Sherman residents cool to new Town Hall idea

by Rodney Schroeter
of The Review staff

SHERMAN — Residents attending the town’s 169th annual town meeting the night of Wednesday, April 18, made it clear that they saw no need to spend money on a new town hall building.

About 20 residents attended the meeting, despite the late-season snowstorm.

The town currently uses a portion of the building housing the Silver Creek Fire Department. Town Chairman William Goehring explained how the idea of possibly building a free-standing town hall came up.

First, Clerk/Treasurer Rhonda Klatt needs a larger and more secure area to keep town records locked up. Second, some board members thought it was time to consider a separate building for the town hall.

It was asked where the new hall would be located. Goehring replied that placing it near the transfer station had been discussed. However, if residents supported a new building, a committee would be established to consider options, including its location. Then, once plans are in place, residents would decide through a referendum whether to go ahead with it.

Residents expressed doubts that the town needed a new building, instead of working with and expanding the current facilities.

Silver Creek Fire Chief Todd Stange said the fire department had discussed the issue.

“We as a fire department are in no way interested in having the town of Sherman leave this building,” he said. “It works out well for both parties. Obviously, it saves money. Shared resources is huge. Somebody’s out here snow plowing tonight. That’s a shared resource.”

Stange said members of the department had discussed the town’s need for secure storage of documents. “We did give the OK to renovate the town room” for that purpose, he said.

Firefighter Tony Hurley added there has been a long history of cooperation between the town and fire department. “I would prefer to see it go that way as a town of Sherman resident.”

Supervisor Kris Klein explained how the idea of a new town hall started. About a year ago, Klatt had told the board of her need for a secure area that only the clerk and chairman would have access to.

“We’re stacking filing cabinets on top of filing cabinets in [the vault], and our meeting room/office is getting smaller and smaller,” Klein said.

An option the board discussed in recent months was to build a wall in the already-small town office, to provide a secure area for town records. Klein said the fire department was approached with that proposal, but the town had not received any encouraging reply.

“After thinking about it, and I’ll take some of the heat because I brought it up, I said, ‘We do need to update our transfer station.’” Klein said use of open dumpsters will eventually have to be phased out, and trash compactors installed. That would mean bringing electricity to the transfer station, which could also be used by a new town hall building.

“But again, that was just one idea,” Klein said. “But we do need more room. And it would be nice, if we are going to stay here, for us to be able to work a little more with the schedule.”

He hoped Town Board meetings could be held in the main fire hall (as this night’s annual meeting was), instead of the current town office, which is often filled to capacity.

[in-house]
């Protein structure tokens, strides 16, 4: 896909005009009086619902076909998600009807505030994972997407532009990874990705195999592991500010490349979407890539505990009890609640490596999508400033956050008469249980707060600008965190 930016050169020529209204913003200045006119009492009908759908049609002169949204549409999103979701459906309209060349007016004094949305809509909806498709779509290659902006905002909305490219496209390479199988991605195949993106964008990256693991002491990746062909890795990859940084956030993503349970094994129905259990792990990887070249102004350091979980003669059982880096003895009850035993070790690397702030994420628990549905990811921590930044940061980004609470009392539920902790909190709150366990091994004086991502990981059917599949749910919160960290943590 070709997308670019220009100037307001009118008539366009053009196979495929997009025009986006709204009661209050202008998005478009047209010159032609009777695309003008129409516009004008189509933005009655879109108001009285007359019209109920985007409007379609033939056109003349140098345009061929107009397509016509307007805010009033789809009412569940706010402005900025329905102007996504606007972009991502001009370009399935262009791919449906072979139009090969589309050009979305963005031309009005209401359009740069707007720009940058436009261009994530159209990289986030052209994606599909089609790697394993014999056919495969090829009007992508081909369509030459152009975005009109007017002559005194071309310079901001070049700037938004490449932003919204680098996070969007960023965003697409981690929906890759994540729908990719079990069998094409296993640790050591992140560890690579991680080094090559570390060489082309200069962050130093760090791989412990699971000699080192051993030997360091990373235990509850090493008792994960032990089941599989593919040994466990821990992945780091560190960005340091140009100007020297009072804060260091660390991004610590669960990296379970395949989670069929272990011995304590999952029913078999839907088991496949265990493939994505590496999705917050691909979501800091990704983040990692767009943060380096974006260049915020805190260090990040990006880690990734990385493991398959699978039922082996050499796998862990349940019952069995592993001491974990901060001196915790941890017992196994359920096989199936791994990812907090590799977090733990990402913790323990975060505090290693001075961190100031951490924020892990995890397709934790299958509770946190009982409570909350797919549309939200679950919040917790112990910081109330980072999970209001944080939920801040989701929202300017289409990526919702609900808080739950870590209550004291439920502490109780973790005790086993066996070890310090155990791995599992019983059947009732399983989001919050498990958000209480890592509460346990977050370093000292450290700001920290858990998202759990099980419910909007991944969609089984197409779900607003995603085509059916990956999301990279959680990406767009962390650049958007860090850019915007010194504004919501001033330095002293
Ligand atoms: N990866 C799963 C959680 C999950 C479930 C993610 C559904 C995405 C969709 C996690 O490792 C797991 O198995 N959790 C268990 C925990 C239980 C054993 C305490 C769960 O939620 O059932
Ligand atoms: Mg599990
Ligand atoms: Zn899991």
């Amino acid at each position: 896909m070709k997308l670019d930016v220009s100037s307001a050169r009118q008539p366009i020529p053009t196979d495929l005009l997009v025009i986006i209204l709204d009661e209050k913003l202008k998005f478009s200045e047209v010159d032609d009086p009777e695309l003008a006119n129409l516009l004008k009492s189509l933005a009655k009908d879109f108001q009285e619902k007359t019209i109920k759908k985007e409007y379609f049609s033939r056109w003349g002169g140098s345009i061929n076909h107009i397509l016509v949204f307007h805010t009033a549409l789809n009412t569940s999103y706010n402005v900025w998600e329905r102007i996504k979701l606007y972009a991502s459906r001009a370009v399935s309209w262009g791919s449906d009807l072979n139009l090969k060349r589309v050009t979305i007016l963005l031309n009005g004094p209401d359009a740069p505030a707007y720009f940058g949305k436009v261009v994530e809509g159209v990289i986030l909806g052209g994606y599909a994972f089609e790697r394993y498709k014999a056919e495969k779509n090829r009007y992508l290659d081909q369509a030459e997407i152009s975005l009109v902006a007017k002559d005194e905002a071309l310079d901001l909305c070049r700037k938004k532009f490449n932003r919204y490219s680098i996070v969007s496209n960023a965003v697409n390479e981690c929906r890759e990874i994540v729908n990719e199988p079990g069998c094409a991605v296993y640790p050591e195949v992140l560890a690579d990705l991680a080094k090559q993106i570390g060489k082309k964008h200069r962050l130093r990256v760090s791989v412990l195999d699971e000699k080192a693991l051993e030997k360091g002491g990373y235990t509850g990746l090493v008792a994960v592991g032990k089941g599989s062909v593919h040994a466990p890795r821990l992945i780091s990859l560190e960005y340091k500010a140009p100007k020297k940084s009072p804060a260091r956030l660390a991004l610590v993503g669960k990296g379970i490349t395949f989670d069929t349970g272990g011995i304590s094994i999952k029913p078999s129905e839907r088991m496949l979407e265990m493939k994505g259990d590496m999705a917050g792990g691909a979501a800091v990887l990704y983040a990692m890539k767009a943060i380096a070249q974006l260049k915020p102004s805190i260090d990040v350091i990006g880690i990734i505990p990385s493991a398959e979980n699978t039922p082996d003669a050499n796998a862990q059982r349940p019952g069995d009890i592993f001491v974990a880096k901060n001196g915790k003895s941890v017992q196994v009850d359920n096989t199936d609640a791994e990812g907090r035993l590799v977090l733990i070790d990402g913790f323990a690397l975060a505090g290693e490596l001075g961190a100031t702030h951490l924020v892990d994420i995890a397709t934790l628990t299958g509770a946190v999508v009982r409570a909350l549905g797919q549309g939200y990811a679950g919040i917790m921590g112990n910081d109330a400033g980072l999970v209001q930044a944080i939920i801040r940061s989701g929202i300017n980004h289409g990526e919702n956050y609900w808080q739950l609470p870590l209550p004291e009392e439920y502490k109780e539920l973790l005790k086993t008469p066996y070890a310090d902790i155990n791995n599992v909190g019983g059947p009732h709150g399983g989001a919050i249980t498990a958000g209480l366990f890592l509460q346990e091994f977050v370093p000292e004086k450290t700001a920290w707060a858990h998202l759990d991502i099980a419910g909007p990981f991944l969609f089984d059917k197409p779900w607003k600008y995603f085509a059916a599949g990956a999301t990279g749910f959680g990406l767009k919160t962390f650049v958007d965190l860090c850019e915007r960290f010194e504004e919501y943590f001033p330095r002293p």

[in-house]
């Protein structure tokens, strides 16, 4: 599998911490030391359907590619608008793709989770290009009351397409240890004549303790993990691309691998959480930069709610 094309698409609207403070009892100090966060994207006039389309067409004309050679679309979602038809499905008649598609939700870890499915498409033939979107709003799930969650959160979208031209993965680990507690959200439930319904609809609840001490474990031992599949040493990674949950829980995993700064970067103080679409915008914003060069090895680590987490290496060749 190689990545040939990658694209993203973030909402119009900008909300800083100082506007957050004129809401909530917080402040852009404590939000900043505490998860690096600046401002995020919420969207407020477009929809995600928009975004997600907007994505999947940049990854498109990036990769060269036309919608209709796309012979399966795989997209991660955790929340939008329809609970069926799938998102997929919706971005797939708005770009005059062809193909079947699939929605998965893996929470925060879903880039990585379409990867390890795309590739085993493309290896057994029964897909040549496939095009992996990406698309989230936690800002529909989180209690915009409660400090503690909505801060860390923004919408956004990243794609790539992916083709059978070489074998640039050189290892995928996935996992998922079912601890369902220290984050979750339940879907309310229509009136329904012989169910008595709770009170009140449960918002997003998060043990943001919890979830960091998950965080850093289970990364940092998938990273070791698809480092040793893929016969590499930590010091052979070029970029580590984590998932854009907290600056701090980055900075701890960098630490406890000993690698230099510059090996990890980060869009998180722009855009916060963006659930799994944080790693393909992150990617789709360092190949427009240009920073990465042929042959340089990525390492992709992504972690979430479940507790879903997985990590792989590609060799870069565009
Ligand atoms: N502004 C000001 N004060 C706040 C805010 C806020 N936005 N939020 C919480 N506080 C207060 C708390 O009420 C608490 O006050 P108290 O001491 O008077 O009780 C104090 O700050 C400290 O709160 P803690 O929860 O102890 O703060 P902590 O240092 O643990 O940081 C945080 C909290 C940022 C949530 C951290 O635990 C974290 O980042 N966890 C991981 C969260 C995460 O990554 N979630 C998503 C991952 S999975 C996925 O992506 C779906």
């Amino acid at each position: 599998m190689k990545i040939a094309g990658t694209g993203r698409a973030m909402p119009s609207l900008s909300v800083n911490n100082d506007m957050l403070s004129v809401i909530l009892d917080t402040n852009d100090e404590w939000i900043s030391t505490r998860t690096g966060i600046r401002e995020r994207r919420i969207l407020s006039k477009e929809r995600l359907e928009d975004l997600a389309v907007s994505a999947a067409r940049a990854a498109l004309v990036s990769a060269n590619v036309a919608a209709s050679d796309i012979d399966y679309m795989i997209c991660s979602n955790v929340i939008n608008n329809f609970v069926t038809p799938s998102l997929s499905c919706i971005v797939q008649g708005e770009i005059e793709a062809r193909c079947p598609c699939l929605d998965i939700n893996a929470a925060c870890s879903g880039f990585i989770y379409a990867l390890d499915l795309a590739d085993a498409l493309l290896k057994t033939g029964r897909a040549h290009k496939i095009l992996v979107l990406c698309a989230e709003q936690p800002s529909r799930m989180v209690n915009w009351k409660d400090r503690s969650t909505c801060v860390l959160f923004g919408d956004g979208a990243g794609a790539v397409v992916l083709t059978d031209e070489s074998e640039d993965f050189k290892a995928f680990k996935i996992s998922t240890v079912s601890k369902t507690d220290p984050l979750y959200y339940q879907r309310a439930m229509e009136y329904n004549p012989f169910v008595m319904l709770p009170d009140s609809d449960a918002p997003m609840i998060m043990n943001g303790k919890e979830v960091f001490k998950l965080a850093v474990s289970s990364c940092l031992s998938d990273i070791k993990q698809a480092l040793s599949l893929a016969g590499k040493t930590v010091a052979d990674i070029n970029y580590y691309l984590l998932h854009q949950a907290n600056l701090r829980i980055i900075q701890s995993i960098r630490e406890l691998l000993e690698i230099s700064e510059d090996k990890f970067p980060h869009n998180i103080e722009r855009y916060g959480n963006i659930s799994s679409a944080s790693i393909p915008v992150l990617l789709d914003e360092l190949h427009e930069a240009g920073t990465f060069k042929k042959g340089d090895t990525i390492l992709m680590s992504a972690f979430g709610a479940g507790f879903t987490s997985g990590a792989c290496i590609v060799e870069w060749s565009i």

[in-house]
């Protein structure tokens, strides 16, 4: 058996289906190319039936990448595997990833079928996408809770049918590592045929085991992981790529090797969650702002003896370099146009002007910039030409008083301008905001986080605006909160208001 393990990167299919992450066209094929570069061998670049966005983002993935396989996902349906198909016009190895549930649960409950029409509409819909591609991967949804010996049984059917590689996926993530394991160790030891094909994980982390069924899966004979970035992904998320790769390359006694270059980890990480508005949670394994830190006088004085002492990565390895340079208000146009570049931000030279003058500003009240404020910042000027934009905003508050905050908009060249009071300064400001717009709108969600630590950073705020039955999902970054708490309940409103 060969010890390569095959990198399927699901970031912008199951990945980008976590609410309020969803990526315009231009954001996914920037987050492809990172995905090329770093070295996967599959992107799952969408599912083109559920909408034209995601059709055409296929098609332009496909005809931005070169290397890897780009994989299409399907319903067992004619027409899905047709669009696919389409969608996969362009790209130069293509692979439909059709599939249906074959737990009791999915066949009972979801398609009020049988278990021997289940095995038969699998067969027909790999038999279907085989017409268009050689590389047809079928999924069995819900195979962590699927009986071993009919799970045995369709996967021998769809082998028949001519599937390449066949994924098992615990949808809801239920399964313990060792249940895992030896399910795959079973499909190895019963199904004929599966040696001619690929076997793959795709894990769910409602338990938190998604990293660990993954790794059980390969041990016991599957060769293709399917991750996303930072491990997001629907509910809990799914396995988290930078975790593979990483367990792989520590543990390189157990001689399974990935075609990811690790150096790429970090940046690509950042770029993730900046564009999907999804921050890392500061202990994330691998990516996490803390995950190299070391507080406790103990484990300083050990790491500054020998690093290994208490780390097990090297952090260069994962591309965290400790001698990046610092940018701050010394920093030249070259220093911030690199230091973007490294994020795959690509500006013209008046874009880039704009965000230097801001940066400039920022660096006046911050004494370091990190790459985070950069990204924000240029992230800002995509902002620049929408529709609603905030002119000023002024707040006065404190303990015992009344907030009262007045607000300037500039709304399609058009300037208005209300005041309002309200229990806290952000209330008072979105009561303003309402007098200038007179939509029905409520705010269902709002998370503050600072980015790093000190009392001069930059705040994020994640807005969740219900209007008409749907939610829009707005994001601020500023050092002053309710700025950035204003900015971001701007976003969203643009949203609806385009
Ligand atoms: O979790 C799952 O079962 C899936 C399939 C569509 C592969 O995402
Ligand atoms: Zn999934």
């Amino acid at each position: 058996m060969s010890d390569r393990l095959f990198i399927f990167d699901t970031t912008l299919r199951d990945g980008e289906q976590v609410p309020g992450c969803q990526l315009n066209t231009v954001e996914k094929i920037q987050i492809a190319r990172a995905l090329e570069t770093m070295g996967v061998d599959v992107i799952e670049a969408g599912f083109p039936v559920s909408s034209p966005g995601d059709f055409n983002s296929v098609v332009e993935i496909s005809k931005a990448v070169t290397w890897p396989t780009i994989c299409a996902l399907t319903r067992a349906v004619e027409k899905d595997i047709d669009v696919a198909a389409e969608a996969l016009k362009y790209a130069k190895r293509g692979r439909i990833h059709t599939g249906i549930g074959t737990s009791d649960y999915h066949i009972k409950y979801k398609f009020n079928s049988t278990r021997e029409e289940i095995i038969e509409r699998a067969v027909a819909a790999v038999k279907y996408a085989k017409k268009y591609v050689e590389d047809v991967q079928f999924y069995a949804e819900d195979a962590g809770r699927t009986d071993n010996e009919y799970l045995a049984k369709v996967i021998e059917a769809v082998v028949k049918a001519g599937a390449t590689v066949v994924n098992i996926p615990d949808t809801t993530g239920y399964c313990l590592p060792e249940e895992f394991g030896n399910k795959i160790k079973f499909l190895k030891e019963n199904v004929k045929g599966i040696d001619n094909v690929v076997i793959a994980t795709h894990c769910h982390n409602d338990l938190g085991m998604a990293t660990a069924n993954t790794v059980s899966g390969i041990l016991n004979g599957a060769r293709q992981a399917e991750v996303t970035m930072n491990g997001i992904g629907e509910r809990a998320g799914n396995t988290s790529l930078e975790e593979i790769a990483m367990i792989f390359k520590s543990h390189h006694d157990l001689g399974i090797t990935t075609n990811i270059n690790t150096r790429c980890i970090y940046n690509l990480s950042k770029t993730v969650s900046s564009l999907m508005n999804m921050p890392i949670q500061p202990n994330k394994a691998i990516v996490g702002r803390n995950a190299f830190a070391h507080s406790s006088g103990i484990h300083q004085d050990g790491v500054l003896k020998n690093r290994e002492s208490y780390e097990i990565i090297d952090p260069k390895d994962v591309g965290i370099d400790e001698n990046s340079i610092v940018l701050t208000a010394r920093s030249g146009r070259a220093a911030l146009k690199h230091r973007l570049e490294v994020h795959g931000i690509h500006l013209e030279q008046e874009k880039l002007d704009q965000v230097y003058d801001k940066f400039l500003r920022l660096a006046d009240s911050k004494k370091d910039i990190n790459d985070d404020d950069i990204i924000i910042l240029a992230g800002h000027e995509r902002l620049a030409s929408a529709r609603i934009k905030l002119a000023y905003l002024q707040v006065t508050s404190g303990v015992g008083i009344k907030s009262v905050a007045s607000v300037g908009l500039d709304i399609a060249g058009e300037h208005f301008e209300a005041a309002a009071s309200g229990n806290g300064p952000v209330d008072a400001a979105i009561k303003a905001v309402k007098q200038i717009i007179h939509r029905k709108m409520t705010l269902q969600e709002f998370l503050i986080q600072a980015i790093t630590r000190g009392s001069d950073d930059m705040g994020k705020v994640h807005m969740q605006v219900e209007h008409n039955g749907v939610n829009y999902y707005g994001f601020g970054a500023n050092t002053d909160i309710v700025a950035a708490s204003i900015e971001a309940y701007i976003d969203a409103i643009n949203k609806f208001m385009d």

“It wouldn’t be half-bad to have our name out front, too,” Klein said. “‘Town of Sherman and Silver Creek Fire Department,’ so people actually know where our town hall is.”

Hurley assured the board the fire department is open to discussing how the town’s needs can be better met. He said representatives of both sides had not yet sat down to discuss this. “We’re willing to work with the Town Board on this,” he said.

The discussion focused on how to keep the town government in the present building, upgrading as needed. Not one remark favored a new building.

Goehring said the discussion was very helpful.

Klein gave an overview of work done on town roads in 2017. The financial report, given to all attendees, gave some detailed numbers on the Abbott Drive project, which Goehring went over.

Supervisor Patricia Horne reported that the cost of running the transfer station in 2017 was $5,729. She said that was after money received through recycling grants and sales of stickers. Supervisor Robert Boehlke added that the staff there are doing a good job. Goehring said, “We have a very well-managed transfer station.”

The board and electors approved:

• Accepting the financial report for 2017.

• Authorizing Goehring and Klatt to sign checks for the town, with Klein and Supervisor James Fahney as alternates.

• Keeping salaries for town officials unchanged.

• Setting May 19 and October 20 (both Saturdays) as brush collection days at the transfer station.

Goehring remarked that he thought the town was working well, and expressed appreciation for the efforts of the board. He thanked Klatt for her work, and other board members added their thanks to her.

Goehring thanked the Plan Commission and its members, and the transfer station staff.

Goehring thanked electors for re-electing him to the County Board. He said the new county shed at County J and State 67 is nearly complete and will have an open house on June 15. He said the newly formed library system has made more resources available to library users.

The county sales tax, Goehring said, has been in place a little over a year and has helped municipalities with road maintenance.

Klein said he is often asked if all other county sheds will close, with the new one opening at J and 67. He said this will not happen. Four county sheds will continue to operate.

After the meeting, Klatt allowed those interested to look in the vault area. Several attendees also toured the town office and learned what kinds of records needed to be retained.

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